Navigation Links
How bumblebees find efficient routes without a GPS
Date:9/20/2012

Scientists from Queen Mary, University of London have tracked bumblebees for the first time to see how they select the optimal route to collect nectar from multiple flowers and return to their nest.

In a paper published in PLOS Biology today (18 September), the scientists, working with the Harmonic Radar Group at Rothamsted Research, were able to use radar tracking to show how bumblebees discover flowers, learn their location and use trial and error to find the most efficient route between flowers over large distances.

Professor Lars Chittka and Dr Mathieu Lihoreau from Queen Mary's School of Biological and Chemical Sciences and colleagues set up five artificial flowers in a 1km diameter field. Each flower was fitted with motion-triggered webcams and had landing platforms with drops of sucrose in the middle*.

"Using mathematical models, we dissected bees' learning process and identified how they may decipher this optimal solution without a map. Initially, their routes were long and complex, revisiting empty flowers several times," Dr Lihoreau explained.

"But, as they gained experienced, the bees gradually refined their routes through trial and error. Each time a bee tried a new route it increased its probability of re-using the new route if it was shorter than the shortest route it had tried before. Otherwise the new route was abandoned and another was tested.

"After an average of 26 times each bee went foraging, which meant they tried about 20 of the 120 possible routes, they were able to select the most efficient path to visit the flowers, without computing all the possibilities."

Professor Chittka and colleagues have previously shown that bees were able to learn the shortest route possible to navigate between flowers in the lab but this is the first time they have been able to observe this behaviour in natural conditions and to describe how bees may optimise their routes.

"The speed at which they learn through trial and error is quite extraordinary for bumblebees as this complex behaviour was thought to be one which only larger-brained animals were capable of," Professor Chittka said.

"Interestingly, we also found that if we removed a flower, bees continued looking at that location even if it was empty for an extended period of time. It seems bees don't easily forget a fruitful flower."

The scientists used motion-triggered web cams and tiny bumblebee-mounted radar transponders to track the bumblebees. The recordings on the flowers showed that bees exhibited considerable individuality each one had a favoured arrival and departure direction, different from the other bees.

Head of Computational and Systems Biology at Rothamsted Research, Professor Chris Rawlings, added: "This is an exciting result because it shows that seemingly complex behaviours can be described by relatively simple rules which can be described mathematically.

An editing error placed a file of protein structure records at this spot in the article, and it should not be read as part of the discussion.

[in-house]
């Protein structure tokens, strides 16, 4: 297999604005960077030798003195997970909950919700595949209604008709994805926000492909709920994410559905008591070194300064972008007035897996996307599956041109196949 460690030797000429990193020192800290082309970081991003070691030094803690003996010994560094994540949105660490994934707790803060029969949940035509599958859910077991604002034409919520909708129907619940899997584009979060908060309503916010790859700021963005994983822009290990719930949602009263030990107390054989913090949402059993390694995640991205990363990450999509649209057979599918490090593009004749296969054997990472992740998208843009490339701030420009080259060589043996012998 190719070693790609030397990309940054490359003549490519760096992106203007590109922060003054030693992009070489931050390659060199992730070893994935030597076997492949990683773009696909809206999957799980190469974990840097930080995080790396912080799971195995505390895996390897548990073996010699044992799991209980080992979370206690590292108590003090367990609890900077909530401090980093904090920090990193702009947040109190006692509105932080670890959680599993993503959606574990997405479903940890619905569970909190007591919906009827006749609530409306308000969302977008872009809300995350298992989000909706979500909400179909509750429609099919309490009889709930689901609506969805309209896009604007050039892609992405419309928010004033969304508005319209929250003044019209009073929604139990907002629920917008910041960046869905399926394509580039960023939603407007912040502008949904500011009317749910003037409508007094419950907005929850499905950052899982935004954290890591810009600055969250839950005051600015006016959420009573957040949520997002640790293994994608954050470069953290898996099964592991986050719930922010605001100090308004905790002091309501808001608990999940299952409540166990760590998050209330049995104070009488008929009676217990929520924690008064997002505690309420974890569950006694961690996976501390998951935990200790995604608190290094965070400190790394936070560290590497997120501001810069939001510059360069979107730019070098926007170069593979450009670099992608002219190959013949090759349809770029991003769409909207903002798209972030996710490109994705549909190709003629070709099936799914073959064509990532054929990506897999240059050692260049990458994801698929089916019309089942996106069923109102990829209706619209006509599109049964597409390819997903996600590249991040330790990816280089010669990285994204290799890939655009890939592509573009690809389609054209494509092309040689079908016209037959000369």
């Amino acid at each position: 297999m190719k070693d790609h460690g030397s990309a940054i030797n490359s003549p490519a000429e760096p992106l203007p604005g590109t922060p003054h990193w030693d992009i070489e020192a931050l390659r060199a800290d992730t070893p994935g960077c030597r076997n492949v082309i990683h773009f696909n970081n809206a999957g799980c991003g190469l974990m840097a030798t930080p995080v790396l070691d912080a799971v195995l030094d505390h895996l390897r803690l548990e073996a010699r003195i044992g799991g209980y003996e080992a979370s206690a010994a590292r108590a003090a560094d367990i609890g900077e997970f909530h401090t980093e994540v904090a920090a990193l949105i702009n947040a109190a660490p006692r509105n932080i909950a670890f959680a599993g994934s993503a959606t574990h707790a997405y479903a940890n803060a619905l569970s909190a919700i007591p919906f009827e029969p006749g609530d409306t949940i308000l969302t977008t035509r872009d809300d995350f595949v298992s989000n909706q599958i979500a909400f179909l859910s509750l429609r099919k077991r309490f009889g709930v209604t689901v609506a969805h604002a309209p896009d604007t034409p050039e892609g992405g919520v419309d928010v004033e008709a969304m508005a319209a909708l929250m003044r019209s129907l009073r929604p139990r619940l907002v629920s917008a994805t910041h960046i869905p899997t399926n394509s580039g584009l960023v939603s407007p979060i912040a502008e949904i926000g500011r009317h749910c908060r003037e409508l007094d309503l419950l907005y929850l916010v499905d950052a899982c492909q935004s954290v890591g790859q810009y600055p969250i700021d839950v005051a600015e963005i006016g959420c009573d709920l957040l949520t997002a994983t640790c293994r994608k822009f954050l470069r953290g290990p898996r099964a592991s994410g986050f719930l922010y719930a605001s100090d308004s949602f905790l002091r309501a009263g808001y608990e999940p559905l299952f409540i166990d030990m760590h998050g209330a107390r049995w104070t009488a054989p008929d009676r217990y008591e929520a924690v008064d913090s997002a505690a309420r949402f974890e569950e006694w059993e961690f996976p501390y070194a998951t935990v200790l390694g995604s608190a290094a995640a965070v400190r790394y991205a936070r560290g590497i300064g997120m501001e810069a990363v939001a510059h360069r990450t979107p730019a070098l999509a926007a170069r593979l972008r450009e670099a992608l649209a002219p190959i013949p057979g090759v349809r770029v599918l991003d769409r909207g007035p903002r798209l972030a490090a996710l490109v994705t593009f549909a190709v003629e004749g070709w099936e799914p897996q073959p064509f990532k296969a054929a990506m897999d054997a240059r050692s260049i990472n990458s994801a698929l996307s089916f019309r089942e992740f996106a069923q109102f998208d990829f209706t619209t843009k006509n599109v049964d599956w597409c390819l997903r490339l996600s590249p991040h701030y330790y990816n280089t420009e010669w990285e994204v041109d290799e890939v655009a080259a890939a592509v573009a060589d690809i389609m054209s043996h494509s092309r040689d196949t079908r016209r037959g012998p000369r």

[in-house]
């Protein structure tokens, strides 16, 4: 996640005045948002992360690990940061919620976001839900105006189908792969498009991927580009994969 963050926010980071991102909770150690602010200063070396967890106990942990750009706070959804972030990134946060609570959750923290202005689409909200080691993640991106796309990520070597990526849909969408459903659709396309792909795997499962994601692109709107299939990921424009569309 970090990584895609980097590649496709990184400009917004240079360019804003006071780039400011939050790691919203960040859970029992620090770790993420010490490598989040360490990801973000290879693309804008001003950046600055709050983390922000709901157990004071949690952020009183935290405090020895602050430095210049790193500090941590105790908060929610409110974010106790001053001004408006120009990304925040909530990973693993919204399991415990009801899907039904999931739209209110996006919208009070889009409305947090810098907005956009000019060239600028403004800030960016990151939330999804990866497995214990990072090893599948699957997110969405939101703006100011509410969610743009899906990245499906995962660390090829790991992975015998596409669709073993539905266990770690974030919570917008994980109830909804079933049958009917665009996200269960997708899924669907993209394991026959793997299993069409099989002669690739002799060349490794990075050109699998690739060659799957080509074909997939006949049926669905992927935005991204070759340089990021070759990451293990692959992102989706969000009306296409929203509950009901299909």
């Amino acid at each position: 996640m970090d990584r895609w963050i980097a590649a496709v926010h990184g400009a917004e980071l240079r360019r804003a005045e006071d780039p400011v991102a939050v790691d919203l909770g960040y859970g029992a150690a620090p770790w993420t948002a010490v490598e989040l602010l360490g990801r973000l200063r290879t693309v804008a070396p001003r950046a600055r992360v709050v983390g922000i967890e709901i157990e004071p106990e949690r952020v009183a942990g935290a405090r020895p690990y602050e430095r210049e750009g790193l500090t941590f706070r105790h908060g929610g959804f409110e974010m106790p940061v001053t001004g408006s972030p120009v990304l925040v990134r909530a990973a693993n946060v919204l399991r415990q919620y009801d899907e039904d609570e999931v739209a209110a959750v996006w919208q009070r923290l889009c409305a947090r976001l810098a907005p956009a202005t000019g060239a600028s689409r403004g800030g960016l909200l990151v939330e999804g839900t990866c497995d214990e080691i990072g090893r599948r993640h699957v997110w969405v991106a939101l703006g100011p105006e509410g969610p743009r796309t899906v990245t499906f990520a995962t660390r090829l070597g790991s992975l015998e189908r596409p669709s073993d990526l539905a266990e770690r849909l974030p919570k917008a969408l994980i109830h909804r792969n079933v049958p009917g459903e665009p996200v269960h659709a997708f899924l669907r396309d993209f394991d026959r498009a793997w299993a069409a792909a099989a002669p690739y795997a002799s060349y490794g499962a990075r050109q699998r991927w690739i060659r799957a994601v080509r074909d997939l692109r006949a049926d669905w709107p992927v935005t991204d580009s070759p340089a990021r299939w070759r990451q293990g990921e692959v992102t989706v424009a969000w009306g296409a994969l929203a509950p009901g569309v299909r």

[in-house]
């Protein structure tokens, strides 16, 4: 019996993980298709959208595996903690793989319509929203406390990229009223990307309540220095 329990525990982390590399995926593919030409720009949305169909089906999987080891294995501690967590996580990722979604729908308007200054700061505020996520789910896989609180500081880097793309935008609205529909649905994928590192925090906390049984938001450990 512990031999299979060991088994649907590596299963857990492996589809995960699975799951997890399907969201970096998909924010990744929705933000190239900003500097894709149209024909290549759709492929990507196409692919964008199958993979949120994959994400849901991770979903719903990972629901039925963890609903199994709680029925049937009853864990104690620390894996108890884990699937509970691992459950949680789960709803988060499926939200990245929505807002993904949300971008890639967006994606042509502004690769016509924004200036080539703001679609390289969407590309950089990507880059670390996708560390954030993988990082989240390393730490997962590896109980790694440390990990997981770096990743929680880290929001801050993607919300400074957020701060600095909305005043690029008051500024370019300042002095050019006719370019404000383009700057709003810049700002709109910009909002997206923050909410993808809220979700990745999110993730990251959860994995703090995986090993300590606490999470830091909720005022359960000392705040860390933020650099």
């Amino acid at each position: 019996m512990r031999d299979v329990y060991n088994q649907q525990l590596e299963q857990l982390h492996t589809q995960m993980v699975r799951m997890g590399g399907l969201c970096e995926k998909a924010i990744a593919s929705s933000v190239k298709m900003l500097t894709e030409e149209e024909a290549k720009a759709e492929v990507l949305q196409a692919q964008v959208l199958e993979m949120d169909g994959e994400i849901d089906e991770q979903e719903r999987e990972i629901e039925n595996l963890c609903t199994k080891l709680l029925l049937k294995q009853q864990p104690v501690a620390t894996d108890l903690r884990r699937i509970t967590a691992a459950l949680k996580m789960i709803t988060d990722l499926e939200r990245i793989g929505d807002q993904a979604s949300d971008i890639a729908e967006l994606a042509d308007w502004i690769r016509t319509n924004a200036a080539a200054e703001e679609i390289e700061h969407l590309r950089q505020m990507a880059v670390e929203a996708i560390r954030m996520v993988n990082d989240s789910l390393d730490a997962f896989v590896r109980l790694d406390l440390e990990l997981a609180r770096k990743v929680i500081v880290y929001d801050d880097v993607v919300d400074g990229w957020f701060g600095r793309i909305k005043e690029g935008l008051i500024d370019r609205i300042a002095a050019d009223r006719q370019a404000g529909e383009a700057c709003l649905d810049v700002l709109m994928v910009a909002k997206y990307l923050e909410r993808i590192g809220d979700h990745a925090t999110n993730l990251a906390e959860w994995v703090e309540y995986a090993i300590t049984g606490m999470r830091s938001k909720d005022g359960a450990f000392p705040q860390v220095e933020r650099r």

"This means we can now use mathematics to inform us when bee behaviour might be affected by their environment and to assess, for example, the impact of changes in the landscape."


'/>"/>
Contact: Bridget Dempsey
b.dempsey@qmul.ac.uk
44-020-788-23004
Queen Mary, University of London
Source:Eurekalert

Related biology news :

1. Computer model pinpoints prime materials for efficient carbon capture
2. Surviving without ice
3. Survival without water: A key trait of an aquatic invader to spread
4. NPointer from Neurotechnology Uses Hand Gestures to Control and Navigate Computer Programs Without a Mouse or Touchpad
5. Production of chemicals without petroleum
6. Plant growth without light control
7. Feeding without the frenzy
8. How to make high-end perfumes without whale barf
Post Your Comments:
*Name:
*Comment:
*Email:
(Date:5/24/2016)... May 24, 2016 Ampronix facilitates superior patient care by providing unparalleled technology ... LCD display is the latest premium product recently added to the range of products ... ... ... 3d Imaging- LCD Medical Display- Ampronix News ...
(Date:5/20/2016)... 20, 2016  VoiceIt is excited to announce ... By working together, VoiceIt and VoicePass ... and VoicePass take slightly different approaches to voice ... security and usability. ... new partnership. "This marketing and technology ...
(Date:5/16/2016)... --  EyeLock LLC , a market leader of iris-based ... IoT Center of Excellence in Austin, Texas ... embedded iris biometric applications. EyeLock,s iris authentication ... with unmatched biometric accuracy, making it the most proven ... platform uses video technology to deliver a fast and ...
Breaking Biology News(10 mins):
(Date:5/31/2016)... ... May 30, 2016 , ... Doctors in Italy say mesothelioma patients with ... patients with lower levels. Surviving Mesothelioma has just posted an article on the new ... in Genoa and La Spezia, Italy tested the blood serum, tumors, and lung fluid ...
(Date:5/31/2016)... ... 2016 , ... Cubresa Inc. , a medical imaging ... PET scanner called NuPET™ for simultaneous preclinical PET (Positron Emission Tomography) ... (UA). , PET and MRI are complementary imaging methods for better understanding disease ...
(Date:5/31/2016)... ... May 31, 2016 , ... The Academy of Model Aeronautics ... will be on display Memorial Day through Labor Day 2016. Bill Chaffee’s Boeing P-12B ... Chaffee. , Bill Chaffee won first place for Senior Scale Model at the ...
(Date:5/27/2016)... ... May 27, 2016 , ... NeuMedics Inc. is pleased to announce that ... Innovation Northwest on June 2, 2016. The session begins at 1:10 PM and Iain ... can be successfully used as a topical agent and a treatment for ophthalmic complications ...
Breaking Biology Technology: